I say this not to gain pity. We so don’t need that.

I say it to open peoples’ eyes to the fact that we are not all the same. We don’t all treat difference as something to fear. We don’t all experience normality as the norm.

We did not all get the choice to avoid the road less traveled.

Genetic testing and the emergence of personalised medicine doesn’t just help my kid. It helps us all. Small picture, we hopefully start to understand what the future holds for our boy. Big picture, we all start to understand what we can do for ourselves, our kids, our grandchildrens’ grandchildren. If we are lucky enough to have them.

So, if you eschew the genetic testing, fair enough. That is absolutely your choice.

But as you sip that glass of red while wondering if you are becoming drunk Uncle Bob, or stare at a diabolical sudoku and fear you have met your demented destiny… spare a thought for those of us who truly need the testing and for the world to have an open mind about it.

Spare a thought for my son, who tonight will be dodging lightening in his dreams.

And thanks for taking my call and listening. It means a lot.”

They totally would have let me talk that long on talk back radio too. 😉

Why is it so…?

In Medical, Research on November 16, 2013 at 5:03 am

We are faced with a variety of challenges in our lives with autism.

The ones officially known as autism (communication, behaviour, interests, social skills), are the least of them. The bigger challenges, for us, are medical, though they are often conveniently re-sized by being placed under the carpet we call ‘autism’.

It won’t surprise anyone that as the parents of a child who is struggling, obviously, with everyday life, we want to seek help for him. What may surprise anyone a few years behind us on this journey is how freaking hard it is to get the help you need, and how even freaking harder it is to get the help that actually helps.

In the words of Julius Sumner Miller, I find myself asking, ‘Why is this so?’

Short diversion. I love science. As a kid I was thrilled by the egg in the bottle. I lived for The Curiosity Show. I was driven by the idea that there were answers to the things that vexed me, I just needed to think the right way to find them. I have zero systematic thinking skills, and the memory of a very specifically trained butterfly, so a life in science was never going to be mine. But the big picture gave me comfort, and a certain self righteous drive around ‘the truth’. I took those and channeled them into a life of letters.

Back to why getting care for an autistic child is so challenging.

I’m fairly sure that it’s not that Billy’s doctors are lazy good for nothings who are more interested in their golf score than him. In this respect, perhaps we’ve been fortunate.

I’m also fairly sure it’s not because there’s an agenda discussed over the doctor lunch table about shutting the nagging autism mothers down. Again, maybe that’s just because we’re not sophisticated enough in Australia yet, for this to be a policy driver. I’m certain there are many of us the doctors don’t relish seeing.

I’m fairly certain it’s simpler than either of those things.

The mainstream doctors we see, as good as they are, and as at the top of their game as they claim to be, really don’t know what to do. They don’t know what to do for one solid reason. They do not know what autism is. Officially, no cause, no treatment, no cure.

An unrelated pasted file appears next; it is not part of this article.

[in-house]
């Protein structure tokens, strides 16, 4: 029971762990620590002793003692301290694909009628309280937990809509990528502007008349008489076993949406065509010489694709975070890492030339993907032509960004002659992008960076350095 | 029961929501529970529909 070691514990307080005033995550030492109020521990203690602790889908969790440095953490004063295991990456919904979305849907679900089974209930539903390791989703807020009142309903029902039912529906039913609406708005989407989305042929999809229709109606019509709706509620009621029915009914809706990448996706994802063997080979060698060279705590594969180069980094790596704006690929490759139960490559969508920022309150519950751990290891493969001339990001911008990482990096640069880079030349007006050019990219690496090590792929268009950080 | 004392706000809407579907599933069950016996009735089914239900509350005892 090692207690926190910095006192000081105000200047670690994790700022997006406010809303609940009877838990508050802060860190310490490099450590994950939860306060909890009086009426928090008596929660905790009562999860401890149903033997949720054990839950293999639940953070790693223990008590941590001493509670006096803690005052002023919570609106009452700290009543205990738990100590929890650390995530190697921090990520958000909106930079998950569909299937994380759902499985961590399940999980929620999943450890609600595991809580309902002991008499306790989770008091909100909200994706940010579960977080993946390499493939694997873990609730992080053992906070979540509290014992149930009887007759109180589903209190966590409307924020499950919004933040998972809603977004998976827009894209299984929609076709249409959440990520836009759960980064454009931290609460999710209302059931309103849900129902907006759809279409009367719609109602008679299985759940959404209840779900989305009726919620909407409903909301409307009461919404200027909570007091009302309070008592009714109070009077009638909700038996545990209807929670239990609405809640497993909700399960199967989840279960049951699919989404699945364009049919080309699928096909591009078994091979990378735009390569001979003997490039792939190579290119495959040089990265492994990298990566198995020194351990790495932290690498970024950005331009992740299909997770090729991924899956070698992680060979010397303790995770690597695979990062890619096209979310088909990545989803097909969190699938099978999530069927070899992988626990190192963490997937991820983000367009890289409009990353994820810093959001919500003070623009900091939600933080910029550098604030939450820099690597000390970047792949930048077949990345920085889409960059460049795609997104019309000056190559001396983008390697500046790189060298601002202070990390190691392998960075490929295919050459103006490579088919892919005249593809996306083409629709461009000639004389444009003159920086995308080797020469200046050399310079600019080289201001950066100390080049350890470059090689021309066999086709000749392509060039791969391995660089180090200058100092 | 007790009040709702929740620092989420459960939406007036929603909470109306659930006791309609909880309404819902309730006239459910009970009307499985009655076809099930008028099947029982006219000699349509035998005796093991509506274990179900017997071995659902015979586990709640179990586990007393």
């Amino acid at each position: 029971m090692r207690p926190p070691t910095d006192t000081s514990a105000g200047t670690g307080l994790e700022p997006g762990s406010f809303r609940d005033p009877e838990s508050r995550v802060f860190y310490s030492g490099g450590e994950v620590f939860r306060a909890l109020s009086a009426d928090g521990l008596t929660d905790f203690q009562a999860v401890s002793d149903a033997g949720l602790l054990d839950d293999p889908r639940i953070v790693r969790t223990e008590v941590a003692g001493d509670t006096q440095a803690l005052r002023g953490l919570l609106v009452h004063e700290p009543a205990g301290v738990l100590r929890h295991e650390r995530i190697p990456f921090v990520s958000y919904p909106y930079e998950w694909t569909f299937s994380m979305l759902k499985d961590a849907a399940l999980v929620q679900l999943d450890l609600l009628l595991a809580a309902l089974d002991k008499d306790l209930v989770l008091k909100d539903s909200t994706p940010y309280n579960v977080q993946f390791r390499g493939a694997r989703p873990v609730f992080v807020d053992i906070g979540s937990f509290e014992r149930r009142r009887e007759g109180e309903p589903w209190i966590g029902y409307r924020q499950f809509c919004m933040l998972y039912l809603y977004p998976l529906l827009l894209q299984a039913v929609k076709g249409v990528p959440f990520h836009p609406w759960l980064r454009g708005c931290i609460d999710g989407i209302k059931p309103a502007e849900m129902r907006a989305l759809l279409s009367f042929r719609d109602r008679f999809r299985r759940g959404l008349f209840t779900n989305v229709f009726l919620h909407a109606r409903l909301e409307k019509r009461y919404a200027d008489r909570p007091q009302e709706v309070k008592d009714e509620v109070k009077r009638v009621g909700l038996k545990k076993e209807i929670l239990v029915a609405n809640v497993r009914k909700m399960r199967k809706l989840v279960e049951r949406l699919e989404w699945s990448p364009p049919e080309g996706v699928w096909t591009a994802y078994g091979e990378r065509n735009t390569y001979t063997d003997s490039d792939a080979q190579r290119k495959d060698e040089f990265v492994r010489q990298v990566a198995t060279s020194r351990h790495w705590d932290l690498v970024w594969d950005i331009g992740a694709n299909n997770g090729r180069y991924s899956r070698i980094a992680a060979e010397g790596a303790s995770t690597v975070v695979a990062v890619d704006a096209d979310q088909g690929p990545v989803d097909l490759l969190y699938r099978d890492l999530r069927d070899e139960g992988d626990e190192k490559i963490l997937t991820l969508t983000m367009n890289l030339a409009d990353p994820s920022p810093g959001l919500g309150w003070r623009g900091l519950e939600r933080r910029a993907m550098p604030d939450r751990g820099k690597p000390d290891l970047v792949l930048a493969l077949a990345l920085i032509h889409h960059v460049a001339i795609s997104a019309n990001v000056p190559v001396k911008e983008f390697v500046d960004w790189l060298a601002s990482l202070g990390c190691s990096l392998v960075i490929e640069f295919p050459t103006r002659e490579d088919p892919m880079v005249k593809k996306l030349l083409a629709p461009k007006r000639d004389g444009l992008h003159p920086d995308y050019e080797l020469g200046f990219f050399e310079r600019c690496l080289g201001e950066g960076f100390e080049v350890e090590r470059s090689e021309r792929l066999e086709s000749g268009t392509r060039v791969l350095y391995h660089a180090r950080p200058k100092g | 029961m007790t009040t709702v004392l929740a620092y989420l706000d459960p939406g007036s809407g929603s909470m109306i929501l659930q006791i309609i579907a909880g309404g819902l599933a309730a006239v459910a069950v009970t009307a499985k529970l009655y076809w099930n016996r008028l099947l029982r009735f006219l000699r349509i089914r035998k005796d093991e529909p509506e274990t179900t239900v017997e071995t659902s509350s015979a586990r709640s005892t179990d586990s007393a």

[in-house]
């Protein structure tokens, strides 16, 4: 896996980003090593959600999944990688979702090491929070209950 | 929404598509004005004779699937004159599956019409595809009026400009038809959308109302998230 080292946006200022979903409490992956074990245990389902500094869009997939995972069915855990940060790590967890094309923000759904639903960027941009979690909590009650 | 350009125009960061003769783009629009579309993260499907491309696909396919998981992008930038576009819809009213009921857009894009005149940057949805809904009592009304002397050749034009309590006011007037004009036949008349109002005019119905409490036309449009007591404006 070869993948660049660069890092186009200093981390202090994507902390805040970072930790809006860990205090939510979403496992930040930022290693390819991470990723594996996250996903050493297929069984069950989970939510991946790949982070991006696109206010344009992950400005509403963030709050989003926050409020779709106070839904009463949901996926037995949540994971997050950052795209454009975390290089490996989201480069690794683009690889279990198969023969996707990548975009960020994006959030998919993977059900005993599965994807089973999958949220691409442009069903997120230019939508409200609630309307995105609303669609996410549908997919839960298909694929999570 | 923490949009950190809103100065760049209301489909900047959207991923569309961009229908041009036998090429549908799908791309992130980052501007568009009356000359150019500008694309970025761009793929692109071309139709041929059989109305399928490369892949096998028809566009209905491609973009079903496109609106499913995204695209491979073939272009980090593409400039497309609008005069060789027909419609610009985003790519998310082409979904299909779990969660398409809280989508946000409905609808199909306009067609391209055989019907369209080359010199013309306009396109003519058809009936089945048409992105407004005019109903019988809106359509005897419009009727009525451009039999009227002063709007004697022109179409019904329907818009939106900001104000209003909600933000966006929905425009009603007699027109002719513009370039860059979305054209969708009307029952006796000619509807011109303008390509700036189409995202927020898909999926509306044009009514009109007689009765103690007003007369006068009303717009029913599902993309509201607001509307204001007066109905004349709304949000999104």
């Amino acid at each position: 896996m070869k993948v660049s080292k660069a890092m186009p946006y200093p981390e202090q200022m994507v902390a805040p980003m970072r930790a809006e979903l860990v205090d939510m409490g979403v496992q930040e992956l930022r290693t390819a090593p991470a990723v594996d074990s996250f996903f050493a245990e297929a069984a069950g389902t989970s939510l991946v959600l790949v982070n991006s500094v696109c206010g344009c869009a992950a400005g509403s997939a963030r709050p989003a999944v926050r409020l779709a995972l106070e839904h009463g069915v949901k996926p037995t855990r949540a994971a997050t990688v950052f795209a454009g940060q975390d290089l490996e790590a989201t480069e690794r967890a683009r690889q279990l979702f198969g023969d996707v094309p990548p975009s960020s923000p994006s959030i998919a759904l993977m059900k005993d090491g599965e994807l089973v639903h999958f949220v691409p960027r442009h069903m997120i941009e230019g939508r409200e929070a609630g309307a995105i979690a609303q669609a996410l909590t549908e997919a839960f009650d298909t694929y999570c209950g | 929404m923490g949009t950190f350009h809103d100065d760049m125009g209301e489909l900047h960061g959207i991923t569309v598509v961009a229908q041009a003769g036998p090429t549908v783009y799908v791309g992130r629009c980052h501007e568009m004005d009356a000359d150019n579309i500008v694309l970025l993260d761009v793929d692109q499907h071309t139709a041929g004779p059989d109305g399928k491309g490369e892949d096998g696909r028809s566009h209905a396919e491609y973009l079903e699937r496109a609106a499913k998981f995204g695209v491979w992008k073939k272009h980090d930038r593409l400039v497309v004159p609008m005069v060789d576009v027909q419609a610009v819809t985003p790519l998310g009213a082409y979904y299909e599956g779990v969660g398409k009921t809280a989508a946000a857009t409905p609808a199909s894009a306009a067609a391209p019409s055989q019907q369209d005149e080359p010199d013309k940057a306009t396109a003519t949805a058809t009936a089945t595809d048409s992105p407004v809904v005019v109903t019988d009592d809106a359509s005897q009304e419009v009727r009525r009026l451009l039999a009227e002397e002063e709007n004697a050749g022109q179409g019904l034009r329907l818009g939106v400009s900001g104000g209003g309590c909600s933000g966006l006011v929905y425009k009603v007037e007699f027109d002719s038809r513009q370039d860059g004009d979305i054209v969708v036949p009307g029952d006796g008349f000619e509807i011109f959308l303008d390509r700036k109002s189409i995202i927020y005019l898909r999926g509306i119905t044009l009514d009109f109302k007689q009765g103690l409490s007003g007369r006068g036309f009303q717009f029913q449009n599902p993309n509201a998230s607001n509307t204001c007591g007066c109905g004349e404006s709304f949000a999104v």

Conveniently, if they care to look outside of their field to the seething mass of service providers set up to placate desperate families, they will learn that autism doesn’t require a cure as it’s not a disorder, or a disease, but a manageable variant of normal that should be accepted and even encouraged by actively NOT treating it medically. Because it’s not a disorder or a disease.

Rinse. Repeat. Go play another round of golf.

While you are there, talk to the Health Minister and see how well he or she has effectively swallowed this framework. It is waaaaaay easier to manage this systemically than address why 2% of your paediatric population are mysteriously and increasingly disabled. So… back to building buildings, keeping trains running on time and such.

Which is fine (I guess) if you are happy for children to be sick without cause and resistant to conventional treatment.

I’m not so fine with that. Not theoretically, and definitely not personally, it being something that directly involves my kid.

So, where are we?

Back with the wire haired professor, (seriously, he’s fabulous, indulge yourself)… why is this so?

This year, faced with intractable epilepsy on top of the GI issues, auto-immune disease and crippling sensory issues, we have made a couple of big decisions. Actually, it may have been expedited by the severe physical and emotional side effects of the epilepsy medication. Or the fact that after YEARS of being told by reputable gastroenterologists that our son (who couldn’t tolerate gluten without losing control of a very important set of sphincters) had nothing resembling a coeliac profile in his bloodwork and so shouldn’t be scoped, we discover that he has the genetic haplotype for coeliac disease (like the multiple coeliacs among my first degree relatives).

Decision 1
Do proper, as much as can be accommodated by current technology, science and finances, genetic testing on Billy.
This has manifested in three separate approaches, which is, I will admit a little over the top, but I’m figuring they can act as their own validity checkers (which will make me feel better while we are eating baked beans cold from cans as a financial result of my actions).

The first is 23andme. A rash decision I made when I had a spare $300. I’m waiting for the results and thinking they will be like an intellectual bone to gnaw on in my down time. Actually I will need a scientifically minded friend with co-occurring down time.